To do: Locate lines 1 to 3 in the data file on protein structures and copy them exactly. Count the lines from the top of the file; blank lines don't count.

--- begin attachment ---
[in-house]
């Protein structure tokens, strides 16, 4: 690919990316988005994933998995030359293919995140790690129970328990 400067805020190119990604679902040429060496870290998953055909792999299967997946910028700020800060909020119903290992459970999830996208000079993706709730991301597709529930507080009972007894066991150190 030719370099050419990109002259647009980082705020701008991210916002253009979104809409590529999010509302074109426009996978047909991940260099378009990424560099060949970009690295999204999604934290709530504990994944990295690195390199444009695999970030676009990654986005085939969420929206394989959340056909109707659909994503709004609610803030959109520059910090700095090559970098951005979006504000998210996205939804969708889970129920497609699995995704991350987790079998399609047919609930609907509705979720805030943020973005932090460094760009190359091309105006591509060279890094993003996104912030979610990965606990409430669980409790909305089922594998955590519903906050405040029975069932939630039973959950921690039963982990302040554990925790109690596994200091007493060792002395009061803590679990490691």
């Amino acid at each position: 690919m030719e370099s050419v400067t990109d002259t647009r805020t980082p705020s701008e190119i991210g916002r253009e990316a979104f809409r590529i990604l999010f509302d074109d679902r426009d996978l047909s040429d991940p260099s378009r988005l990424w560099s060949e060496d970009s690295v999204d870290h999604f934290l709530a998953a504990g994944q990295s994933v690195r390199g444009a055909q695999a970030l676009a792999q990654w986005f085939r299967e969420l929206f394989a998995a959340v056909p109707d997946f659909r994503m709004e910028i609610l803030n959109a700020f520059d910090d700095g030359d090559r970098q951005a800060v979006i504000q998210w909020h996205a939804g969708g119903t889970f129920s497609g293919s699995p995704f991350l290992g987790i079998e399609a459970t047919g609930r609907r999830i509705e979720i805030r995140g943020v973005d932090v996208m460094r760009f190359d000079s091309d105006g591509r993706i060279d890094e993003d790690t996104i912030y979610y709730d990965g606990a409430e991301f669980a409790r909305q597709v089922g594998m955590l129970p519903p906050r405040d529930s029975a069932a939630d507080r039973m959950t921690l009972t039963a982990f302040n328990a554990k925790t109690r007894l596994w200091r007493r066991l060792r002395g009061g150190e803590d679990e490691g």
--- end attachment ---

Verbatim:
[in-house]
């Protein structure tokens, strides 16, 4: 690919990316988005994933998995030359293919995140790690129970328990 400067805020190119990604679902040429060496870290998953055909792999299967997946910028700020800060909020119903290992459970999830996208000079993706709730991301597709529930507080009972007894066991150190 030719370099050419990109002259647009980082705020701008991210916002253009979104809409590529999010509302074109426009996978047909991940260099378009990424560099060949970009690295999204999604934290709530504990994944990295690195390199444009695999970030676009990654986005085939969420929206394989959340056909109707659909994503709004609610803030959109520059910090700095090559970098951005979006504000998210996205939804969708889970129920497609699995995704991350987790079998399609047919609930609907509705979720805030943020973005932090460094760009190359091309105006591509060279890094993003996104912030979610990965606990409430669980409790909305089922594998955590519903906050405040029975069932939630039973959950921690039963982990302040554990925790109690596994200091007493060792002395009061803590679990490691």
């Amino acid at each position: 690919m030719e370099s050419v400067t990109d002259t647009r805020t980082p705020s701008e190119i991210g916002r253009e990316a979104f809409r590529i990604l999010f509302d074109d679902r426009d996978l047909s040429d991940p260099s378009r988005l990424w560099s060949e060496d970009s690295v999204d870290h999604f934290l709530a998953a504990g994944q990295s994933v690195r390199g444009a055909q695999a970030l676009a792999q990654w986005f085939r299967e969420l929206f394989a998995a959340v056909p109707d997946f659909r994503m709004e910028i609610l803030n959109a700020f520059d910090d700095g030359d090559r970098q951005a800060v979006i504000q998210w909020h996205a939804g969708g119903t889970f129920s497609g293919s699995p995704f991350l290992g987790i079998e399609a459970t047919g609930r609907r999830i509705e979720i805030r995140g943020v973005d932090v996208m460094r760009f190359d000079s091309d105006g591509r993706i060279d890094e993003d790690t996104i912030y979610y709730d990965g606990a409430e991301f669980a409790r909305q597709v089922g594998m955590l129970p519903p906050r405040d529930s029975a069932a939630d507080r039973m959950t921690l009972t039963a982990f302040n328990a554990k925790t109690r007894l596994w200091r007493r066991l060792r002395g009061g150190e803590d679990e490691g």